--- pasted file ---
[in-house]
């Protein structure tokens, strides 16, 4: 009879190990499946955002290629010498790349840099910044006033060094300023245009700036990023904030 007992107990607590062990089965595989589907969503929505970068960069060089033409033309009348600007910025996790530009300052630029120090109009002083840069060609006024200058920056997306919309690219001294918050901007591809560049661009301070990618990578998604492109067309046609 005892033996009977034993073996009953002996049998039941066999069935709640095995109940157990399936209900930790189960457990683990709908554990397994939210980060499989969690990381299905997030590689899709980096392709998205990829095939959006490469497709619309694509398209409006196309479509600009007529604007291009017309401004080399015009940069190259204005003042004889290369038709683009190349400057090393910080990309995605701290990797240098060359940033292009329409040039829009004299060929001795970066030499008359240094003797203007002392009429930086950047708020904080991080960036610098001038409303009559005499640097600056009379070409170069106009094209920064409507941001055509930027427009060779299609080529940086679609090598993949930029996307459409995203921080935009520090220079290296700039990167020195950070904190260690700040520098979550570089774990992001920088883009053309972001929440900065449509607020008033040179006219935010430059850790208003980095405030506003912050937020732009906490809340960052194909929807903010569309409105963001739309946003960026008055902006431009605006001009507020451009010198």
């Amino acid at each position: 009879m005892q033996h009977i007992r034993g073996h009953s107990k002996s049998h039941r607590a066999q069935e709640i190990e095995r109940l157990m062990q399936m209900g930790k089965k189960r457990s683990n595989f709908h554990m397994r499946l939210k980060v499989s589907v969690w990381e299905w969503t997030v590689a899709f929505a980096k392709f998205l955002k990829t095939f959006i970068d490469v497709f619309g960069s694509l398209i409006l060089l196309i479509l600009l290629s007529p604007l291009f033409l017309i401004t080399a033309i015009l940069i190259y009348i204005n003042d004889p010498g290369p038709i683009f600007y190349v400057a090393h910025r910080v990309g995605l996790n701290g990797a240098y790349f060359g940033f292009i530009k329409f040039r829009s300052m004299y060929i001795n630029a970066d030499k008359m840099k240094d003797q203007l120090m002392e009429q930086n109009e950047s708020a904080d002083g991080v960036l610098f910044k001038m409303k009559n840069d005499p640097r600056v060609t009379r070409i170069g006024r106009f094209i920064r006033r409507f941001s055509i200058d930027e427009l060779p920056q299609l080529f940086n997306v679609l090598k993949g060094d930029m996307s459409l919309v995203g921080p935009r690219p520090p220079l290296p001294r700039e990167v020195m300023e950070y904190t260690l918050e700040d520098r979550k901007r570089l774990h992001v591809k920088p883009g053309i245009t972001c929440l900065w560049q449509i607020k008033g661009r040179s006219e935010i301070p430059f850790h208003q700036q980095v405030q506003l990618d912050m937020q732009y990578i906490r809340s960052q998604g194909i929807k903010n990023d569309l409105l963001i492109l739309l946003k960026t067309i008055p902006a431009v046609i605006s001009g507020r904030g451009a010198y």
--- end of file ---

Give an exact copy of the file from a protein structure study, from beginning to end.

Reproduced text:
[in-house]
């Protein structure tokens, strides 16, 4: 009879190990499946955002290629010498790349840099910044006033060094300023245009700036990023904030 007992107990607590062990089965595989589907969503929505970068960069060089033409033309009348600007910025996790530009300052630029120090109009002083840069060609006024200058920056997306919309690219001294918050901007591809560049661009301070990618990578998604492109067309046609 005892033996009977034993073996009953002996049998039941066999069935709640095995109940157990399936209900930790189960457990683990709908554990397994939210980060499989969690990381299905997030590689899709980096392709998205990829095939959006490469497709619309694509398209409006196309479509600009007529604007291009017309401004080399015009940069190259204005003042004889290369038709683009190349400057090393910080990309995605701290990797240098060359940033292009329409040039829009004299060929001795970066030499008359240094003797203007002392009429930086950047708020904080991080960036610098001038409303009559005499640097600056009379070409170069106009094209920064409507941001055509930027427009060779299609080529940086679609090598993949930029996307459409995203921080935009520090220079290296700039990167020195950070904190260690700040520098979550570089774990992001920088883009053309972001929440900065449509607020008033040179006219935010430059850790208003980095405030506003912050937020732009906490809340960052194909929807903010569309409105963001739309946003960026008055902006431009605006001009507020451009010198």
């Amino acid at each position: 009879m005892q033996h009977i007992r034993g073996h009953s107990k002996s049998h039941r607590a066999q069935e709640i190990e095995r109940l157990m062990q399936m209900g930790k089965k189960r457990s683990n595989f709908h554990m397994r499946l939210k980060v499989s589907v969690w990381e299905w969503t997030v590689a899709f929505a980096k392709f998205l955002k990829t095939f959006i970068d490469v497709f619309g960069s694509l398209i409006l060089l196309i479509l600009l290629s007529p604007l291009f033409l017309i401004t080399a033309i015009l940069i190259y009348i204005n003042d004889p010498g290369p038709i683009f600007y190349v400057a090393h910025r910080v990309g995605l996790n701290g990797a240098y790349f060359g940033f292009i530009k329409f040039r829009s300052m004299y060929i001795n630029a970066d030499k008359m840099k240094d003797q203007l120090m002392e009429q930086n109009e950047s708020a904080d002083g991080v960036l610098f910044k001038m409303k009559n840069d005499p640097r600056v060609t009379r070409i170069g006024r106009f094209i920064r006033r409507f941001s055509i200058d930027e427009l060779p920056q299609l080529f940086n997306v679609l090598k993949g060094d930029m996307s459409l919309v995203g921080p935009r690219p520090p220079l290296p001294r700039e990167v020195m300023e950070y904190t260690l918050e700040d520098r979550k901007r570089l774990h992001v591809k920088p883009g053309i245009t972001c929440l900065w560049q449509i607020k008033g661009r040179s006219e935010i301070p430059f850790h208003q700036q980095v405030q506003l990618d912050m937020q732009y990578i906490r809340s960052q998604g194909i929807k903010n990023d569309l409105l963001i492109l739309l946003k960026t067309i008055p902006a431009v046609i605006s001009g507020r904030g451009a010198y």